A young surgeon, dedicated to mastery in the craft of pediatric spinal surgery, faced barriers to peak performance, including distractions and additional cognitive load.
In observing his surgeries, it was clear that no one on his team was responsible for controlling flow in the room. Unrecognized and unassigned, this surgeon was taking it on unknowingly out of rightful concern for environmental sterility, leading him to monitor the room while at the same time performing particularly delicate surgeries. Our observations of other surgical cultures at the same site, equally concerned with sterility, revealed existing key practices that uphold a sterile environment with efficiency, allowing for a focused surgical performance.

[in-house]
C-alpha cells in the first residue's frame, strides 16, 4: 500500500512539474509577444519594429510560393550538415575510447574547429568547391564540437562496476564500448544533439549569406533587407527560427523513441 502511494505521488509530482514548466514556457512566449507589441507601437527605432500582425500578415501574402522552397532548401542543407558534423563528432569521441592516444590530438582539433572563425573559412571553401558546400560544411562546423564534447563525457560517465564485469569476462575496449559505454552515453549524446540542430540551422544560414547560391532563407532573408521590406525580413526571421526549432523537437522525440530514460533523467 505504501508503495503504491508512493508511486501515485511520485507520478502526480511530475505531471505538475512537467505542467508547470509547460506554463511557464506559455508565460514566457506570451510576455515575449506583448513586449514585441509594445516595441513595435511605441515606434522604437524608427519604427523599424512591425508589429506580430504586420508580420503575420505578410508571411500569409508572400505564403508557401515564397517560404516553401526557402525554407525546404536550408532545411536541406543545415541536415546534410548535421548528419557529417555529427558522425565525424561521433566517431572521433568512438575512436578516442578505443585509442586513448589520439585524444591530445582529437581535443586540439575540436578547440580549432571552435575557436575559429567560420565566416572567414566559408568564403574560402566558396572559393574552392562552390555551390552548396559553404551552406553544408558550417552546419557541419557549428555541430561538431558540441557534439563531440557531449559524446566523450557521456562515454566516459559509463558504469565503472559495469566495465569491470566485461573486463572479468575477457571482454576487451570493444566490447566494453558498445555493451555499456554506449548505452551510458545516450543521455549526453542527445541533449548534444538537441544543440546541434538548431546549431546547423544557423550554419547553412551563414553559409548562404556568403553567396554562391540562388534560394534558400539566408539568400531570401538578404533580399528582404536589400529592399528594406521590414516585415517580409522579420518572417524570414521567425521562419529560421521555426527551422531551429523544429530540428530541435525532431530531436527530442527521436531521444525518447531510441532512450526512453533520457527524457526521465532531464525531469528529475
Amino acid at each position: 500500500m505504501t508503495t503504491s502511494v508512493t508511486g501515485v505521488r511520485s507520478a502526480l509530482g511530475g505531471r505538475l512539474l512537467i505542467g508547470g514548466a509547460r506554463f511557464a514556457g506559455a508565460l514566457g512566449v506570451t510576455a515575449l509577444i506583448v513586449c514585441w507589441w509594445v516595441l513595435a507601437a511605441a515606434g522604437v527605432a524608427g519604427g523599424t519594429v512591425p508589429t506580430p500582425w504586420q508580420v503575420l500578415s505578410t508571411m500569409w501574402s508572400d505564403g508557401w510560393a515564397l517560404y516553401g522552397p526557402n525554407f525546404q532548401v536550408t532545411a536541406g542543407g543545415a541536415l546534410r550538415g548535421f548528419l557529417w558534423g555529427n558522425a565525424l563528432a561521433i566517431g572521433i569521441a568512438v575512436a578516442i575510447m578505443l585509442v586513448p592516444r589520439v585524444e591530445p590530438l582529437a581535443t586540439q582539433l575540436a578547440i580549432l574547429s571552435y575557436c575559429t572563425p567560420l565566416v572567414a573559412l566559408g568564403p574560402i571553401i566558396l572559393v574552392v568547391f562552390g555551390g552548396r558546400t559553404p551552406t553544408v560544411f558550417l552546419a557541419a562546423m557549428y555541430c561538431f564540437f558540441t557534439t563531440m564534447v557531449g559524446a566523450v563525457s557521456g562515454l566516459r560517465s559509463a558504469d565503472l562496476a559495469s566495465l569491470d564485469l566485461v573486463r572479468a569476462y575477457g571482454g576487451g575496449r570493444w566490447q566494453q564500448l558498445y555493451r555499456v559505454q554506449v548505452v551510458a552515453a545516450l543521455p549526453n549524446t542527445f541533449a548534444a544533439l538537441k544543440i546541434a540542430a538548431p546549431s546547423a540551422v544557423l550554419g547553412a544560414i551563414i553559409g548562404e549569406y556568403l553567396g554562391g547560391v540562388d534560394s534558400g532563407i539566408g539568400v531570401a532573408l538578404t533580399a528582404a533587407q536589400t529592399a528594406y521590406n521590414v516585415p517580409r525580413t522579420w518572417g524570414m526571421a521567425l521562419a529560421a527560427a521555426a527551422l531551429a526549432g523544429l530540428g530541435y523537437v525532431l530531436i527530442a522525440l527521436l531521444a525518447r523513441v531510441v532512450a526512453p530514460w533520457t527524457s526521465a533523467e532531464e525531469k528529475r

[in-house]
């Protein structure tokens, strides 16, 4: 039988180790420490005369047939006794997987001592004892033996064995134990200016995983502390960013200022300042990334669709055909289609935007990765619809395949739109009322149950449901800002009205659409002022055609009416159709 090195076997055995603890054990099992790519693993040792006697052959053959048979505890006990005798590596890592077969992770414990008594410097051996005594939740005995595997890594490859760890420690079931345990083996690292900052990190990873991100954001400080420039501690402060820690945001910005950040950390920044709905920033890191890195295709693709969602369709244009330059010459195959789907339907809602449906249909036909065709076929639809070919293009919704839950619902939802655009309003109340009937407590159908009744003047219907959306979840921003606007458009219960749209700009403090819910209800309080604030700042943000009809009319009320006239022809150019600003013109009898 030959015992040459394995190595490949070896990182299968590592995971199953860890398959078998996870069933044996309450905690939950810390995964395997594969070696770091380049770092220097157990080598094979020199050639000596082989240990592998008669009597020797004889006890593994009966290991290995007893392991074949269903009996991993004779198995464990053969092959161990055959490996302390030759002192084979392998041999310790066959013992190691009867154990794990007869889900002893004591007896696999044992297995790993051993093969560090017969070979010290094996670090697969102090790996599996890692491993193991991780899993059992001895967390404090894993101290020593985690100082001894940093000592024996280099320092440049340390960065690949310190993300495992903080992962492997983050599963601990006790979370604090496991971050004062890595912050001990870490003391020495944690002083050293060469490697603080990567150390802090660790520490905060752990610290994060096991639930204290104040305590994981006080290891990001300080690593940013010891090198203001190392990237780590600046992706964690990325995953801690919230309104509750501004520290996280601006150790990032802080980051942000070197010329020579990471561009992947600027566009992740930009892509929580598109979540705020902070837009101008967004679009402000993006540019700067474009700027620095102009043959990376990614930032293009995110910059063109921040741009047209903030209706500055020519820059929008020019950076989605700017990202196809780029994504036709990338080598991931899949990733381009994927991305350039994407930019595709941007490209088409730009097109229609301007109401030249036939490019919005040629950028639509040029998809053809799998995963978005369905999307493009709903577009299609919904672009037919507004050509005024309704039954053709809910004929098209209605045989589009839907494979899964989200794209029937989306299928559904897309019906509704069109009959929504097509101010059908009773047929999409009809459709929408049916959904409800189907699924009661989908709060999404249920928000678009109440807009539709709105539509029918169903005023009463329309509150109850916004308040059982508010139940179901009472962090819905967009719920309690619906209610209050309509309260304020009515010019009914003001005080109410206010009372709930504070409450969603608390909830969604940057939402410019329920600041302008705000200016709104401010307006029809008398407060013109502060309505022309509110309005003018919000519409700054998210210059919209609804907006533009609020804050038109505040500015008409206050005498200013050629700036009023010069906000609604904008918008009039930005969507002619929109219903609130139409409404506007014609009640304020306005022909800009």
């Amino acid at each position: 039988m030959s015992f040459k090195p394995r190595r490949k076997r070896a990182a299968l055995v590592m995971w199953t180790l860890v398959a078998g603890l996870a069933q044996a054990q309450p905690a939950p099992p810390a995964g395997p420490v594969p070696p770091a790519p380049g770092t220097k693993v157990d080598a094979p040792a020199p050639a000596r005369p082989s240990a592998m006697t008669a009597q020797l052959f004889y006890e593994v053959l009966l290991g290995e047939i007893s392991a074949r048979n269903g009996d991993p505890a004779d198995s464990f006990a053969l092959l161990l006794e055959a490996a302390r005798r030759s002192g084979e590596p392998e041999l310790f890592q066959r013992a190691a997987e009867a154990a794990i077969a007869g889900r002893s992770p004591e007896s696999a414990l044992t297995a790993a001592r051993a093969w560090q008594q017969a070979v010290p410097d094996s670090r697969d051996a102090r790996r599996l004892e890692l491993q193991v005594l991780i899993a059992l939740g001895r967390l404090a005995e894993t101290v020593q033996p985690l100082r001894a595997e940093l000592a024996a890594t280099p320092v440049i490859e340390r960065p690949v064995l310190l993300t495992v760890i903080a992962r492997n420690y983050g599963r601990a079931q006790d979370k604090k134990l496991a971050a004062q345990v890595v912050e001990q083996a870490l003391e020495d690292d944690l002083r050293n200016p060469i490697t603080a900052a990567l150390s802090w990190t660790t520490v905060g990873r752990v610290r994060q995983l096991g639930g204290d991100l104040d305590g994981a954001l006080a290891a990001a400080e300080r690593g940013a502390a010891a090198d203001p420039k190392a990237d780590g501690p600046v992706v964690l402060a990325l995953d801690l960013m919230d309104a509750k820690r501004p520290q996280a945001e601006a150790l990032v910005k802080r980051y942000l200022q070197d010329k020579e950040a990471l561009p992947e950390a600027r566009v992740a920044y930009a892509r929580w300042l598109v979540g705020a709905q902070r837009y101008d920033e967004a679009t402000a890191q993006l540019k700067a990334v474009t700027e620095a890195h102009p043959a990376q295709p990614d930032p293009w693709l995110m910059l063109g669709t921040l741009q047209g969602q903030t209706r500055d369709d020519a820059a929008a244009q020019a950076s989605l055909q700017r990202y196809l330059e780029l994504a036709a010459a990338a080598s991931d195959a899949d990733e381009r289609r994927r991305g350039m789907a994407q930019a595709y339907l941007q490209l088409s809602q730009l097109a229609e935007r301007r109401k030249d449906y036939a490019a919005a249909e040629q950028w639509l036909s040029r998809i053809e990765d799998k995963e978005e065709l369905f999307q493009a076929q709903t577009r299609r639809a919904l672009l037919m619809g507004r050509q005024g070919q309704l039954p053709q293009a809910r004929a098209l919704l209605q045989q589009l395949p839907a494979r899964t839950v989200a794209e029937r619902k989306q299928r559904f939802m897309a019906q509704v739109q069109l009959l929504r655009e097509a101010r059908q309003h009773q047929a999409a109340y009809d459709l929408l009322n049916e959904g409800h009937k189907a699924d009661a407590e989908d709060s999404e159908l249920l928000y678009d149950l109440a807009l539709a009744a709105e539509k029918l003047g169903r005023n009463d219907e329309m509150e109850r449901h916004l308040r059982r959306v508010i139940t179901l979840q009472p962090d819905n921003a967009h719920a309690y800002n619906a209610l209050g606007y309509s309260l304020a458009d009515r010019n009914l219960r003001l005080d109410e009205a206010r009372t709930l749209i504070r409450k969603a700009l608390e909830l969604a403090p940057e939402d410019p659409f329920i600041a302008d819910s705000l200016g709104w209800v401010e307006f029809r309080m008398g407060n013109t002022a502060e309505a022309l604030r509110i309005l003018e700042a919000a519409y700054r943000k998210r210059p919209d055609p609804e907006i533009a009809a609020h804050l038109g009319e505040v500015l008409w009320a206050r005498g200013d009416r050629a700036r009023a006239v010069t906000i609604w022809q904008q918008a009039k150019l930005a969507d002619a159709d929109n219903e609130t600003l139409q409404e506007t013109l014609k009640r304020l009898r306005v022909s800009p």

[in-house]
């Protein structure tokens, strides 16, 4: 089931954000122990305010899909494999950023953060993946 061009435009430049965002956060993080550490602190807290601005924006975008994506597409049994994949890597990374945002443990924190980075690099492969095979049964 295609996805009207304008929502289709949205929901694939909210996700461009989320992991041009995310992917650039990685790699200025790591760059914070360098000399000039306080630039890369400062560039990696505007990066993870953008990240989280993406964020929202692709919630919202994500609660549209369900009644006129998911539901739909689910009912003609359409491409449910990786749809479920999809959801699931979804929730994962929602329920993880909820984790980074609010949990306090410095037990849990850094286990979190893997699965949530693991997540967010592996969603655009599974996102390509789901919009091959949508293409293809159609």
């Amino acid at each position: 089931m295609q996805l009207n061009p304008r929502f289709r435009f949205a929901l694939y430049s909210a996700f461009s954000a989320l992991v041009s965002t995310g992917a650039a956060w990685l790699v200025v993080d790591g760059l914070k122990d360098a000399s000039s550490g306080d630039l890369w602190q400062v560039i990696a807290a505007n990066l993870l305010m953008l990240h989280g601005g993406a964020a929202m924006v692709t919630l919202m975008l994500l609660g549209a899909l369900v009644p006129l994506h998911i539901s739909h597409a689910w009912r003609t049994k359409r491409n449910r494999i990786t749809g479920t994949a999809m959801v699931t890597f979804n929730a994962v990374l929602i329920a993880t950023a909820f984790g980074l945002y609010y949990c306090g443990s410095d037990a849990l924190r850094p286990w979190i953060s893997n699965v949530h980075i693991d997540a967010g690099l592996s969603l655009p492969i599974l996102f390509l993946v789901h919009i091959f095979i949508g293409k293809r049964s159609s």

Cross pollination between two micro-cultures–Spinal Surgery and Brain Surgery– allowed for the integration of efficient new practices to optimize performance and uphold patient safety as a collective through training staff for clear roles, and, when necessary, delegation to optimize the skills of each team member.